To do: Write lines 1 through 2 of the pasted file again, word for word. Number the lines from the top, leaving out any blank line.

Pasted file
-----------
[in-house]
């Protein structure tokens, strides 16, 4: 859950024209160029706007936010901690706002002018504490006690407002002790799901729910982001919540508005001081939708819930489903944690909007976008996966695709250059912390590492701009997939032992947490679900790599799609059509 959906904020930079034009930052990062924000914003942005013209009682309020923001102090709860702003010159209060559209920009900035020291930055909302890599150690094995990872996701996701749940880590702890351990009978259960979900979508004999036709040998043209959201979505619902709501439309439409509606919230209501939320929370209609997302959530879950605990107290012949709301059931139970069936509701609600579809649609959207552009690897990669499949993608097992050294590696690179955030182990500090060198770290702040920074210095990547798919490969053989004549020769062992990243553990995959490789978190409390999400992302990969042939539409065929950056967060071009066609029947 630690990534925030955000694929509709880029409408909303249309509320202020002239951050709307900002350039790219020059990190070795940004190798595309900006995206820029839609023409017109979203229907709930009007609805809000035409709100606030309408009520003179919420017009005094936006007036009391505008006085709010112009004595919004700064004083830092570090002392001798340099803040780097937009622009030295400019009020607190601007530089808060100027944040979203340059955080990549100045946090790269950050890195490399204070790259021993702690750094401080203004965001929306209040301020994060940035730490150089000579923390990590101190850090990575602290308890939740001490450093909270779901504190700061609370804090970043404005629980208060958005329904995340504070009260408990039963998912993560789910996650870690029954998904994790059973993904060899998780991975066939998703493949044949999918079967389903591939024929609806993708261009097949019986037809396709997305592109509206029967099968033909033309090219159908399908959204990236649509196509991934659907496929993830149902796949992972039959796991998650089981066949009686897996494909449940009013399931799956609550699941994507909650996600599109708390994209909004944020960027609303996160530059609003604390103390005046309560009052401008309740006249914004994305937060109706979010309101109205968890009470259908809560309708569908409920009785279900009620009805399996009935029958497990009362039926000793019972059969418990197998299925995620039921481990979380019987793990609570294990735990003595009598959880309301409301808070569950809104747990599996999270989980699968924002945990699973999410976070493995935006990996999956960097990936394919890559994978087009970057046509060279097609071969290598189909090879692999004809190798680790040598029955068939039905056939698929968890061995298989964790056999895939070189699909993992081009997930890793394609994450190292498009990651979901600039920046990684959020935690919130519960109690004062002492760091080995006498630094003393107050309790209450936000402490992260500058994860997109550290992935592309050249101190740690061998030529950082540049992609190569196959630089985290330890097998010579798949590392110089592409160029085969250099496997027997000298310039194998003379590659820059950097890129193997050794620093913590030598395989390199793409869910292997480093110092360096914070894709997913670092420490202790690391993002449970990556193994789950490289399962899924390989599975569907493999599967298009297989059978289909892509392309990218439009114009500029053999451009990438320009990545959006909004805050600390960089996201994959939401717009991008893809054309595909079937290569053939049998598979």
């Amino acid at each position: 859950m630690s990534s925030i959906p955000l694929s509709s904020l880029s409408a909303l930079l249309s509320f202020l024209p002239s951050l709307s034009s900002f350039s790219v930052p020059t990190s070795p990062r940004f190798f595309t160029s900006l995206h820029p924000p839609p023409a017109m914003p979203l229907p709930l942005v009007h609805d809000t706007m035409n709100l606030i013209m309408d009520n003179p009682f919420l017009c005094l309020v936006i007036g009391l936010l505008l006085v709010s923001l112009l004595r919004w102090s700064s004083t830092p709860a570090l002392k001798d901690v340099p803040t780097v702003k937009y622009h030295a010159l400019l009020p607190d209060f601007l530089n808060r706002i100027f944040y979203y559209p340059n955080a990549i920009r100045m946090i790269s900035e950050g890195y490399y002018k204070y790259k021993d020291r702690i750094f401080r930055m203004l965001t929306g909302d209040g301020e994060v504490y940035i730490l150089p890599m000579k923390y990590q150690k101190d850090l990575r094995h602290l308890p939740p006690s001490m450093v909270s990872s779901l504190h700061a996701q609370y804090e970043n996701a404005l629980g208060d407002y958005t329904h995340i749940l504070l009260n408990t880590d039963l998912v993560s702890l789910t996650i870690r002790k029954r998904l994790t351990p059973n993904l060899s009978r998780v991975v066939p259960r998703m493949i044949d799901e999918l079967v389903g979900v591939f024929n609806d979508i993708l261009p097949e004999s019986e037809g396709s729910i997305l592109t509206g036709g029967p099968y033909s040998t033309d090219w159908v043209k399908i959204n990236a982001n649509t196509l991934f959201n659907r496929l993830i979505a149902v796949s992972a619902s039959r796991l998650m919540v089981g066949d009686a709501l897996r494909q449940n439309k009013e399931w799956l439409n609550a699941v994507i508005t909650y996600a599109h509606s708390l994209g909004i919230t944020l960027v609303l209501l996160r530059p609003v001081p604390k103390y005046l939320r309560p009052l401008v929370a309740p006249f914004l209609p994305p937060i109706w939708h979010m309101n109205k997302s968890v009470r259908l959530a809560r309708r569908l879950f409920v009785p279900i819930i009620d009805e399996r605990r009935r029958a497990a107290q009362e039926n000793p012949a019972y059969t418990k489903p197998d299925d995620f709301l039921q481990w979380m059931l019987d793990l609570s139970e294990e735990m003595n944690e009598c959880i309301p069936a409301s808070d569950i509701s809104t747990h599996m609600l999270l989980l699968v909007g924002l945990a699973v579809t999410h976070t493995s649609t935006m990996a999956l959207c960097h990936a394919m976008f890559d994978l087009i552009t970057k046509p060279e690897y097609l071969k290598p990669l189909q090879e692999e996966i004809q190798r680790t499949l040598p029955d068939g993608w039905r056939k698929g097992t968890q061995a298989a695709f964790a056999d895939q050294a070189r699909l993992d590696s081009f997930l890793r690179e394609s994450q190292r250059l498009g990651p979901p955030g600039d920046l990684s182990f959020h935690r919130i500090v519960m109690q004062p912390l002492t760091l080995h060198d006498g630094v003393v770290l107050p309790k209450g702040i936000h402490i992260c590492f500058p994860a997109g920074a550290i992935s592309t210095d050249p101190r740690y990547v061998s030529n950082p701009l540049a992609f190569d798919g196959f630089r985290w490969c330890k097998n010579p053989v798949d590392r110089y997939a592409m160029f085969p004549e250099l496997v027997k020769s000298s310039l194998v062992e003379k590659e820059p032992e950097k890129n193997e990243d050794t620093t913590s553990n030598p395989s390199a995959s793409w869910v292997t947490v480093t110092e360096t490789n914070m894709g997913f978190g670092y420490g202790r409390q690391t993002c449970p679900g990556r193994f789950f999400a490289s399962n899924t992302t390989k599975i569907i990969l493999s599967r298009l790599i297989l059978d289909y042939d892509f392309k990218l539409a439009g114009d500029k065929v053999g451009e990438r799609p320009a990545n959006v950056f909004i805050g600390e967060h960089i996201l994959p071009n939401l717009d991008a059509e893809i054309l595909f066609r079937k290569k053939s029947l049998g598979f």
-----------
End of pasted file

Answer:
[in-house]
């Protein structure tokens, strides 16, 4: 859950024209160029706007936010901690706002002018504490006690407002002790799901729910982001919540508005001081939708819930489903944690909007976008996966695709250059912390590492701009997939032992947490679900790599799609059509 959906904020930079034009930052990062924000914003942005013209009682309020923001102090709860702003010159209060559209920009900035020291930055909302890599150690094995990872996701996701749940880590702890351990009978259960979900979508004999036709040998043209959201979505619902709501439309439409509606919230209501939320929370209609997302959530879950605990107290012949709301059931139970069936509701609600579809649609959207552009690897990669499949993608097992050294590696690179955030182990500090060198770290702040920074210095990547798919490969053989004549020769062992990243553990995959490789978190409390999400992302990969042939539409065929950056967060071009066609029947 630690990534925030955000694929509709880029409408909303249309509320202020002239951050709307900002350039790219020059990190070795940004190798595309900006995206820029839609023409017109979203229907709930009007609805809000035409709100606030309408009520003179919420017009005094936006007036009391505008006085709010112009004595919004700064004083830092570090002392001798340099803040780097937009622009030295400019009020607190601007530089808060100027944040979203340059955080990549100045946090790269950050890195490399204070790259021993702690750094401080203004965001929306209040301020994060940035730490150089000579923390990590101190850090990575602290308890939740001490450093909270779901504190700061609370804090970043404005629980208060958005329904995340504070009260408990039963998912993560789910996650870690029954998904994790059973993904060899998780991975066939998703493949044949999918079967389903591939024929609806993708261009097949019986037809396709997305592109509206029967099968033909033309090219159908399908959204990236649509196509991934659907496929993830149902796949992972039959796991998650089981066949009686897996494909449940009013399931799956609550699941994507909650996600599109708390994209909004944020960027609303996160530059609003604390103390005046309560009052401008309740006249914004994305937060109706979010309101109205968890009470259908809560309708569908409920009785279900009620009805399996009935029958497990009362039926000793019972059969418990197998299925995620039921481990979380019987793990609570294990735990003595009598959880309301409301808070569950809104747990599996999270989980699968924002945990699973999410976070493995935006990996999956960097990936394919890559994978087009970057046509060279097609071969290598189909090879692999004809190798680790040598029955068939039905056939698929968890061995298989964790056999895939070189699909993992081009997930890793394609994450190292498009990651979901600039920046990684959020935690919130519960109690004062002492760091080995006498630094003393107050309790209450936000402490992260500058994860997109550290992935592309050249101190740690061998030529950082540049992609190569196959630089985290330890097998010579798949590392110089592409160029085969250099496997027997000298310039194998003379590659820059950097890129193997050794620093913590030598395989390199793409869910292997480093110092360096914070894709997913670092420490202790690391993002449970990556193994789950490289399962899924390989599975569907493999599967298009297989059978289909892509392309990218439009114009500029053999451009990438320009990545959006909004805050600390960089996201994959939401717009991008893809054309595909079937290569053939049998598979």